Two adults will fit in the rear and as this is a five-door, access is easy enough. Along with the Isofix points, there are top tether points on the outer rear seats.
There’s no more or less room than the A3 Sportback’s direct premium rivals, but you’d probably be better looking at a bigger car or SUV if you regularly carry rear-seat passengers. There’s the usual lump in the floor hindering foot room for middle passengers (who’ll also struggle for shoulder room), and anyone over six foot will find their knees sticking into the seats in front.
The A3 Sportback’s 380-litre boot compares well with rivals and there’s a handy adjustable boot floor - meaning you won’t have to lean into the boot to get your shopping.
The rear seats on Technik models split 60/40 and 40/20/40 on higher-spec models, so they can be dropped easily if you need more luggage space. Up to 1200 litres of space is available with the rear seats dropped - although they don’t fold entirely flat.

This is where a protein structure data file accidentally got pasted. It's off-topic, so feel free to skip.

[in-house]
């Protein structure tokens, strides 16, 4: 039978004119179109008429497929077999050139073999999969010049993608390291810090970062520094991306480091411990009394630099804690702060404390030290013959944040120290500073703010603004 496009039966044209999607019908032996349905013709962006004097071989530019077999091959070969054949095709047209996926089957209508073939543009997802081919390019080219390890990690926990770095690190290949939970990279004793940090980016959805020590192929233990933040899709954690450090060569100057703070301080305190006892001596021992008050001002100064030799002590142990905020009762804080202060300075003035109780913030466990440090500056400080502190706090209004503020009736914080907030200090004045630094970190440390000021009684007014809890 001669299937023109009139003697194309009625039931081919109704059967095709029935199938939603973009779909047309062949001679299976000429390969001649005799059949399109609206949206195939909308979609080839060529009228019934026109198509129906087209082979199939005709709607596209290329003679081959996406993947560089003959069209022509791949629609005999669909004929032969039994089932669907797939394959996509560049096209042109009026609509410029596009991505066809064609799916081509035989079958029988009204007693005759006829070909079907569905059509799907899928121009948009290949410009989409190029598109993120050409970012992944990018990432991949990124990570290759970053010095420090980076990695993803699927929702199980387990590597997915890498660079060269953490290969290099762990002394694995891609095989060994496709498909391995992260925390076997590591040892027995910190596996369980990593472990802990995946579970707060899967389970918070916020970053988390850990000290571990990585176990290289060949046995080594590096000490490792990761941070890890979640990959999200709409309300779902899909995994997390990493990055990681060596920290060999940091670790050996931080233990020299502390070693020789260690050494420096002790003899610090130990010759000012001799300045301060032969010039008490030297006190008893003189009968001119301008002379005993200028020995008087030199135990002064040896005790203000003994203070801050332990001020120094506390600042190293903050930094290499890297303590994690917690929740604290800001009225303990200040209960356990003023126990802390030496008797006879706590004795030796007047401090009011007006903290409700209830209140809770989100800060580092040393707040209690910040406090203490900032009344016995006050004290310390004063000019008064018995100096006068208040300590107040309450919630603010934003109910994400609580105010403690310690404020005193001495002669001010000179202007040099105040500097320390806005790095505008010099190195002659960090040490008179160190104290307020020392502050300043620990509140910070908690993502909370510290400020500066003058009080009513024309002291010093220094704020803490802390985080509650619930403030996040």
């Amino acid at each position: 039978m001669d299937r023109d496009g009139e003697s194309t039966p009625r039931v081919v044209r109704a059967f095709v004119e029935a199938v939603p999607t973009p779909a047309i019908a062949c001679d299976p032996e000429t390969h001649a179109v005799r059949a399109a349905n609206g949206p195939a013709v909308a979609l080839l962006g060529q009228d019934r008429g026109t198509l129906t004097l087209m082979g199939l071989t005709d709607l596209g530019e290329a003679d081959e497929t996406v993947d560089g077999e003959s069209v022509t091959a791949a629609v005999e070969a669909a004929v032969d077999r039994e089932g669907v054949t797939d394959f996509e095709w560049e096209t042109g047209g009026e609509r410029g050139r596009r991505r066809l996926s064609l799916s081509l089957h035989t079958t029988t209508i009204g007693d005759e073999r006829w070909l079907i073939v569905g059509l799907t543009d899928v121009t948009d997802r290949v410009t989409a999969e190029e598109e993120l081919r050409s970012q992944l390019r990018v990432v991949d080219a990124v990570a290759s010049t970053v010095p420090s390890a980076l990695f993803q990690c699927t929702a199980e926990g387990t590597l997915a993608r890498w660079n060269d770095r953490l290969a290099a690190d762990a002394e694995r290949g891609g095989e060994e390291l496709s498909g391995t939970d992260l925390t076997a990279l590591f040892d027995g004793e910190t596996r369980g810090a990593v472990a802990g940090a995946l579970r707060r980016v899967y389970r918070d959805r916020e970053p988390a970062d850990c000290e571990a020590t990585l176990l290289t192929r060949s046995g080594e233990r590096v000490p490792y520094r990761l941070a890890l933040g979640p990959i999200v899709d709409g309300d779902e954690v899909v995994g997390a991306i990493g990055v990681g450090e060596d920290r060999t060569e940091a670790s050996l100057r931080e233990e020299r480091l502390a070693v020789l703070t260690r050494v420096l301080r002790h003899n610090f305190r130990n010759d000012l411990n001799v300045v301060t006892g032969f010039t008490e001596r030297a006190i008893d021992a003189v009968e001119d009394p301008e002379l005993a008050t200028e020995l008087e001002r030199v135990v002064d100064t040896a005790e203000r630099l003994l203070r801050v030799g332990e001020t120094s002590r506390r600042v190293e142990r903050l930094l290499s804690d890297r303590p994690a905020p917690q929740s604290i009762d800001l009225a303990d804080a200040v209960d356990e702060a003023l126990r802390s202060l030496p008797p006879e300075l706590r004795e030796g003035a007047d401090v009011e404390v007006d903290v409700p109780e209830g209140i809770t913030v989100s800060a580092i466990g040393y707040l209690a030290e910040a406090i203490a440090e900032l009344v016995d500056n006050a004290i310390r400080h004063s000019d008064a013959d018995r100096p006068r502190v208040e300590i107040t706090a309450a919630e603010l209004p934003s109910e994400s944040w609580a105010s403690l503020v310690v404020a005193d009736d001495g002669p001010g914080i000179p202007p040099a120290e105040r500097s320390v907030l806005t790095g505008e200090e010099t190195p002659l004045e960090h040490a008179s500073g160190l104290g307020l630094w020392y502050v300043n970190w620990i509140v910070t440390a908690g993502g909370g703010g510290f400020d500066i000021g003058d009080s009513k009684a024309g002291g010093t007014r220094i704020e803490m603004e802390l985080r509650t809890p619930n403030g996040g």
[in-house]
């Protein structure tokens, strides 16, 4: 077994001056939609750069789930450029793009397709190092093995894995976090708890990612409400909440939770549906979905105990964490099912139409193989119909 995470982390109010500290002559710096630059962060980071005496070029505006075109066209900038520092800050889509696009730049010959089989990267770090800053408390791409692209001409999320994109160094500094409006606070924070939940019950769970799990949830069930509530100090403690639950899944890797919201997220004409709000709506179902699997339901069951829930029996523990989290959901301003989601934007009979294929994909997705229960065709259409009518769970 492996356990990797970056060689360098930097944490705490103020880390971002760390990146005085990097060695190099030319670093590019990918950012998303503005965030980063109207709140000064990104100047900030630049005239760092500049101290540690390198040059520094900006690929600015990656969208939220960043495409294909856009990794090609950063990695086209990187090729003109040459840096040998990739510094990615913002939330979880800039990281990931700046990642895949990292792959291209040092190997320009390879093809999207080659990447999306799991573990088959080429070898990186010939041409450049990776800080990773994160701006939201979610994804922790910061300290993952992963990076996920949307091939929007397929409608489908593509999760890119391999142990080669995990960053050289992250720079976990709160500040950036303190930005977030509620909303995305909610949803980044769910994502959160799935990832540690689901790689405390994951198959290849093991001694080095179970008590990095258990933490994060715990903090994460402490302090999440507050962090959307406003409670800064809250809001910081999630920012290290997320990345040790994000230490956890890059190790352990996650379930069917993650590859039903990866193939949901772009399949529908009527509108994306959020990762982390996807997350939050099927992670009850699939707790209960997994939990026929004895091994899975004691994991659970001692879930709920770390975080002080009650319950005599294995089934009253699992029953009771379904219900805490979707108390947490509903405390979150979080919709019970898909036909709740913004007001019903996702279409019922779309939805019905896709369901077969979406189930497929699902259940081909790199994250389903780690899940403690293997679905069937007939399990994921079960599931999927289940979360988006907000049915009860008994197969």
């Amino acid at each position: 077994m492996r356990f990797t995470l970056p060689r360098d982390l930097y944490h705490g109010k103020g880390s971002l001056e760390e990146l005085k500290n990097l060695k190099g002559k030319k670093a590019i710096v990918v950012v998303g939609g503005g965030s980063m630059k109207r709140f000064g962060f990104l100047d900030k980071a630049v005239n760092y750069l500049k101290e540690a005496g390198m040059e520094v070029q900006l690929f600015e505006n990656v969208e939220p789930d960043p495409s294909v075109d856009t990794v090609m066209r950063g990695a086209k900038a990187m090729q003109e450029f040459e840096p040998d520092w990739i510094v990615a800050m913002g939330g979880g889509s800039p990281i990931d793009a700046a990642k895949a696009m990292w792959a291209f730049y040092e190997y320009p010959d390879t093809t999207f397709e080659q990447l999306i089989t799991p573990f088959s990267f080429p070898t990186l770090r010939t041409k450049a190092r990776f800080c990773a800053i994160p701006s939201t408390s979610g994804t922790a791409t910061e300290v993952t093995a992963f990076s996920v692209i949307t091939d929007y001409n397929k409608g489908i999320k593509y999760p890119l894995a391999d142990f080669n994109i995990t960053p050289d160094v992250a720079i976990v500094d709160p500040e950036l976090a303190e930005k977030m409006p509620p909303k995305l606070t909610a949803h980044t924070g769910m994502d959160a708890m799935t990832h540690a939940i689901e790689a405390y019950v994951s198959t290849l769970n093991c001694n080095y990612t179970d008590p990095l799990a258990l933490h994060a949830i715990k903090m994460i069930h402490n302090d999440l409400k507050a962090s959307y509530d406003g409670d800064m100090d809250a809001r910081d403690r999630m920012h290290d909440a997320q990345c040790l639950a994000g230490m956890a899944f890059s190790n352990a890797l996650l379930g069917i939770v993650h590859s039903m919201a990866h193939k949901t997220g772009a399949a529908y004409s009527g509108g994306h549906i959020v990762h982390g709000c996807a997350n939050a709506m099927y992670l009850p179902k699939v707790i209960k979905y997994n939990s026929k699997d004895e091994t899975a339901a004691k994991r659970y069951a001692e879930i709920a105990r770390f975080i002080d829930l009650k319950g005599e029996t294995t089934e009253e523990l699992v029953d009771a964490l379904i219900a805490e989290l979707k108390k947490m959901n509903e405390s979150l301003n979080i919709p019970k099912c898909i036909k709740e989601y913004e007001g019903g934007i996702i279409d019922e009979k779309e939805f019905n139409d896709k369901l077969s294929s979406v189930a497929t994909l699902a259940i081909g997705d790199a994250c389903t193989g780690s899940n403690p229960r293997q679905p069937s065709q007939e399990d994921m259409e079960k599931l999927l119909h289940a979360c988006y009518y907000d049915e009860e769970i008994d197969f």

All A3 Sportback models come with a tyre repair kit rather than a spare wheel. This means more room for luggage, but if you’re like us, we’d rather have the security of a spare wheel in case of a puncture.
Engines and gearboxes
Audi likes to roll out engines and gearboxes over time, so early examples of this generation A3 Sportback are powered by one of just two engines. The only petrol to begin with was the popular 1.5-litre four-cylinder badged the 35 TFSI. It’s a good combination of performance and economy, producing 150PS and available only with a six-speed manual gearbox.